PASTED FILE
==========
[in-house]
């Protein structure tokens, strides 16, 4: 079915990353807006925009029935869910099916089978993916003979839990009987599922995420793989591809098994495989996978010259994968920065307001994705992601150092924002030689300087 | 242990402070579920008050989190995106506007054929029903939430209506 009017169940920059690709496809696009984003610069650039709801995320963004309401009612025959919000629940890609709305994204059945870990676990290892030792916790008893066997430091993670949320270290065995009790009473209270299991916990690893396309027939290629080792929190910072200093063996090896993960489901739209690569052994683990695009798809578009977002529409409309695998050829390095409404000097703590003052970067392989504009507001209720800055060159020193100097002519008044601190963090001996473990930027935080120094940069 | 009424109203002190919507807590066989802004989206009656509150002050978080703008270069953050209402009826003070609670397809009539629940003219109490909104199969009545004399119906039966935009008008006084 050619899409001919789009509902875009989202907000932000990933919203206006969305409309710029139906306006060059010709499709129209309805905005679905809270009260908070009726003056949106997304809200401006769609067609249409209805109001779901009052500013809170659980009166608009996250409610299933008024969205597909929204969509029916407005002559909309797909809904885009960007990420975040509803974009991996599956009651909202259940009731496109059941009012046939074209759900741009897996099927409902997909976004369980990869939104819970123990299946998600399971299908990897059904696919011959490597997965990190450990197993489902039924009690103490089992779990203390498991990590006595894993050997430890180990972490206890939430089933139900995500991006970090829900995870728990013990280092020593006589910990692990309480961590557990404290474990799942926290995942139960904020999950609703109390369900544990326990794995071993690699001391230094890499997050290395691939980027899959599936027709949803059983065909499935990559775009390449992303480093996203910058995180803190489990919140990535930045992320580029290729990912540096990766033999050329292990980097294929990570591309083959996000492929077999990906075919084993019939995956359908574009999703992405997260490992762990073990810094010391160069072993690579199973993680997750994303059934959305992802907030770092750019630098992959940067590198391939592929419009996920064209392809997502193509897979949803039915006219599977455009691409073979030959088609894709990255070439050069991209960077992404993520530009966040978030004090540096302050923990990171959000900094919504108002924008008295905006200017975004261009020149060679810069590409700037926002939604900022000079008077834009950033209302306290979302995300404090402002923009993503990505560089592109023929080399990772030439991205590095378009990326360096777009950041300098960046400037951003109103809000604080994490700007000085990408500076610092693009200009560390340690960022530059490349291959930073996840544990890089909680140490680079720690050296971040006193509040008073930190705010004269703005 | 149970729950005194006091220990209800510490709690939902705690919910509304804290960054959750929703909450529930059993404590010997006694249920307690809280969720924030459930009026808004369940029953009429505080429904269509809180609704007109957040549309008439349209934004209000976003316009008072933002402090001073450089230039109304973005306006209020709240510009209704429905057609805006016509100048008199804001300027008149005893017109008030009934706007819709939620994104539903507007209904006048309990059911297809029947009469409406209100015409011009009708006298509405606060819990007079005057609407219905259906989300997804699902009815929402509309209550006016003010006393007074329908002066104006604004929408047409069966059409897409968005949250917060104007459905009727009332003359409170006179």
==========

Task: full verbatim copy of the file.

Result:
[in-house]
């Protein structure tokens, strides 16, 4: 079915990353807006925009029935869910099916089978993916003979839990009987599922995420793989591809098994495989996978010259994968920065307001994705992601150092924002030689300087 | 242990402070579920008050989190995106506007054929029903939430209506 009017169940920059690709496809696009984003610069650039709801995320963004309401009612025959919000629940890609709305994204059945870990676990290892030792916790008893066997430091993670949320270290065995009790009473209270299991916990690893396309027939290629080792929190910072200093063996090896993960489901739209690569052994683990695009798809578009977002529409409309695998050829390095409404000097703590003052970067392989504009507001209720800055060159020193100097002519008044601190963090001996473990930027935080120094940069 | 009424109203002190919507807590066989802004989206009656509150002050978080703008270069953050209402009826003070609670397809009539629940003219109490909104199969009545004399119906039966935009008008006084 050619899409001919789009509902875009989202907000932000990933919203206006969305409309710029139906306006060059010709499709129209309805905005679905809270009260908070009726003056949106997304809200401006769609067609249409209805109001779901009052500013809170659980009166608009996250409610299933008024969205597909929204969509029916407005002559909309797909809904885009960007990420975040509803974009991996599956009651909202259940009731496109059941009012046939074209759900741009897996099927409902997909976004369980990869939104819970123990299946998600399971299908990897059904696919011959490597997965990190450990197993489902039924009690103490089992779990203390498991990590006595894993050997430890180990972490206890939430089933139900995500991006970090829900995870728990013990280092020593006589910990692990309480961590557990404290474990799942926290995942139960904020999950609703109390369900544990326990794995071993690699001391230094890499997050290395691939980027899959599936027709949803059983065909499935990559775009390449992303480093996203910058995180803190489990919140990535930045992320580029290729990912540096990766033999050329292990980097294929990570591309083959996000492929077999990906075919084993019939995956359908574009999703992405997260490992762990073990810094010391160069072993690579199973993680997750994303059934959305992802907030770092750019630098992959940067590198391939592929419009996920064209392809997502193509897979949803039915006219599977455009691409073979030959088609894709990255070439050069991209960077992404993520530009966040978030004090540096302050923990990171959000900094919504108002924008008295905006200017975004261009020149060679810069590409700037926002939604900022000079008077834009950033209302306290979302995300404090402002923009993503990505560089592109023929080399990772030439991205590095378009990326360096777009950041300098960046400037951003109103809000604080994490700007000085990408500076610092693009200009560390340690960022530059490349291959930073996840544990890089909680140490680079720690050296971040006193509040008073930190705010004269703005 | 149970729950005194006091220990209800510490709690939902705690919910509304804290960054959750929703909450529930059993404590010997006694249920307690809280969720924030459930009026808004369940029953009429505080429904269509809180609704007109957040549309008439349209934004209000976003316009008072933002402090001073450089230039109304973005306006209020709240510009209704429905057609805006016509100048008199804001300027008149005893017109008030009934706007819709939620994104539903507007209904006048309990059911297809029947009469409406209100015409011009009708006298509405606060819990007079005057609407219905259906989300997804699902009815929402509309209550006016003010006393007074329908002066104006604004929408047409069966059409897409968005949250917060104007459905009727009332003359409170006179």